London: Eveleigh Nash, 1905.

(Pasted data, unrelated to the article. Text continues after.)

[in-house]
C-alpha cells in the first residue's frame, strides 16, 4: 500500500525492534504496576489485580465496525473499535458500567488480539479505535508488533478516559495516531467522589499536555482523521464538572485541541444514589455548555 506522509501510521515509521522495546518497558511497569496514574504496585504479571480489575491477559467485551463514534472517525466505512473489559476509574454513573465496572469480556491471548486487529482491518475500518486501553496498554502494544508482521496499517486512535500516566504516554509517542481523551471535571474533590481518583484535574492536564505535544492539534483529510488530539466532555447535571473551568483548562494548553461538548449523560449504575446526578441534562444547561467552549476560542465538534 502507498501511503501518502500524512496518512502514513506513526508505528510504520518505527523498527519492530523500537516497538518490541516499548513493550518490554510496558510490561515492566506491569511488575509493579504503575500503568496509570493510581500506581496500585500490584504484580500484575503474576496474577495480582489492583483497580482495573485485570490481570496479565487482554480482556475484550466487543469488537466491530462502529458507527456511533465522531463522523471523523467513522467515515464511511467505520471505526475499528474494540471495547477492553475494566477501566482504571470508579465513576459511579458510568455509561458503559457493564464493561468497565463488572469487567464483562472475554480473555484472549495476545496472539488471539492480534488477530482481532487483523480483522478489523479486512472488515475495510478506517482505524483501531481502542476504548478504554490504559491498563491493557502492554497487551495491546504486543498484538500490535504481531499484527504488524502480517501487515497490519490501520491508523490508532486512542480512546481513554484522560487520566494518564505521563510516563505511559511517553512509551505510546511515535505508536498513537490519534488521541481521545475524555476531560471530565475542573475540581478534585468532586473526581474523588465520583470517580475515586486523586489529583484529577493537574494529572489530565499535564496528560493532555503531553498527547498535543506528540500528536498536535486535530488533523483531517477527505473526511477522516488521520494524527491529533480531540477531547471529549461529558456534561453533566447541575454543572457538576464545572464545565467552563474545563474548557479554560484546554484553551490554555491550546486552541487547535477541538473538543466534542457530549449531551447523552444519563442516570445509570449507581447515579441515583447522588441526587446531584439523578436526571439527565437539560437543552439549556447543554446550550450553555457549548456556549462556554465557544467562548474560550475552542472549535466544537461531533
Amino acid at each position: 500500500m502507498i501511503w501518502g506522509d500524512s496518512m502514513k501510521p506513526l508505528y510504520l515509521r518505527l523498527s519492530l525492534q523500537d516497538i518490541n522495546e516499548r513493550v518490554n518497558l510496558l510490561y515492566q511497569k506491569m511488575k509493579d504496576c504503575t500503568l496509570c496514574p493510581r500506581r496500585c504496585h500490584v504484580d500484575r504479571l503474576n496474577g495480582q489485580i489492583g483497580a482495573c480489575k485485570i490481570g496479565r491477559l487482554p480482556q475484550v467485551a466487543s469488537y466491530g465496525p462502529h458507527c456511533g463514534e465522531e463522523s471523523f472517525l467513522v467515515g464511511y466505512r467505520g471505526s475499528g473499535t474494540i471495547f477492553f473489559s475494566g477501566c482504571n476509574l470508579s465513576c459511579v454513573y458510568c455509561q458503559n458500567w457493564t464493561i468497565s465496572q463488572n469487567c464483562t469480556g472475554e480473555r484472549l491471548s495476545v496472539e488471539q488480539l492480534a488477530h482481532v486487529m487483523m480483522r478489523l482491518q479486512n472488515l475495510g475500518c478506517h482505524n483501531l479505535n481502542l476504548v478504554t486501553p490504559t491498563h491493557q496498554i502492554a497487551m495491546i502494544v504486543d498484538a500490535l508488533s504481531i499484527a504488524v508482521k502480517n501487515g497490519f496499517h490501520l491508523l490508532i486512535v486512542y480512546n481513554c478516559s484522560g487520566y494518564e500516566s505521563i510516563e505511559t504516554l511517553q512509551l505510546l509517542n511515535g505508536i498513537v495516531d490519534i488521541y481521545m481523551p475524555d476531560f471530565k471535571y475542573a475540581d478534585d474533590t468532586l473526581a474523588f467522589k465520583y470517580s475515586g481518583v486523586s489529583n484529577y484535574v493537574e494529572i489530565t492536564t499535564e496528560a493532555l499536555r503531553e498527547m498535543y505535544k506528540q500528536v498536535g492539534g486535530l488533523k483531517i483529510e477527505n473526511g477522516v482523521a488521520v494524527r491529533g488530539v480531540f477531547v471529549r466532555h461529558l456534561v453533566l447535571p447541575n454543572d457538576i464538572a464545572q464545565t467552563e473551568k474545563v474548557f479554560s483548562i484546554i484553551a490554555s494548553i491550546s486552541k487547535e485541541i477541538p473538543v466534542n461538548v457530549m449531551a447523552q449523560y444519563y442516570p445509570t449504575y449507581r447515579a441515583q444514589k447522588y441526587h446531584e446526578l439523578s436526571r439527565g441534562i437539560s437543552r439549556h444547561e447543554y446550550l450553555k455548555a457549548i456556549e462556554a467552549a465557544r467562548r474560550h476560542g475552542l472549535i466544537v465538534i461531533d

First Edition. Hardcover. xxii, 478 pp + illustrations from photographs and 2 folding maps. A well worn but complete and intact copy of a scarce book. Ex-library, with related markings; general soiling and wear; scattered foxing. Fair to good overall. Wiki: "The Siege of Port Arthur, the deep-water port and Russian naval base at the tip of the Liaodong Peninsula in Manchuria, was the longest and most violent land battle of the Russo-Japanese War....[It] saw the introduction of much technology used in subsequent wars of the 20th century (particularly in World War I) including massive 28 cm howitzers capable of hurling 478-poun) shells over 5 miles, as well as rapid-firing light howitzers, Maxim machine guns, bolt-action magazine rifles, barbed wire entanglements, electric fences, arc lamp searchlights, tactical radio signalling (and, in response, the first military use of radio jamming), hand grenades, extensive trench warfare, and the use of modified naval mines as land weapons." The author was a war correspondent for AP and Reuters stationed with the Third Imperial Japanese Army.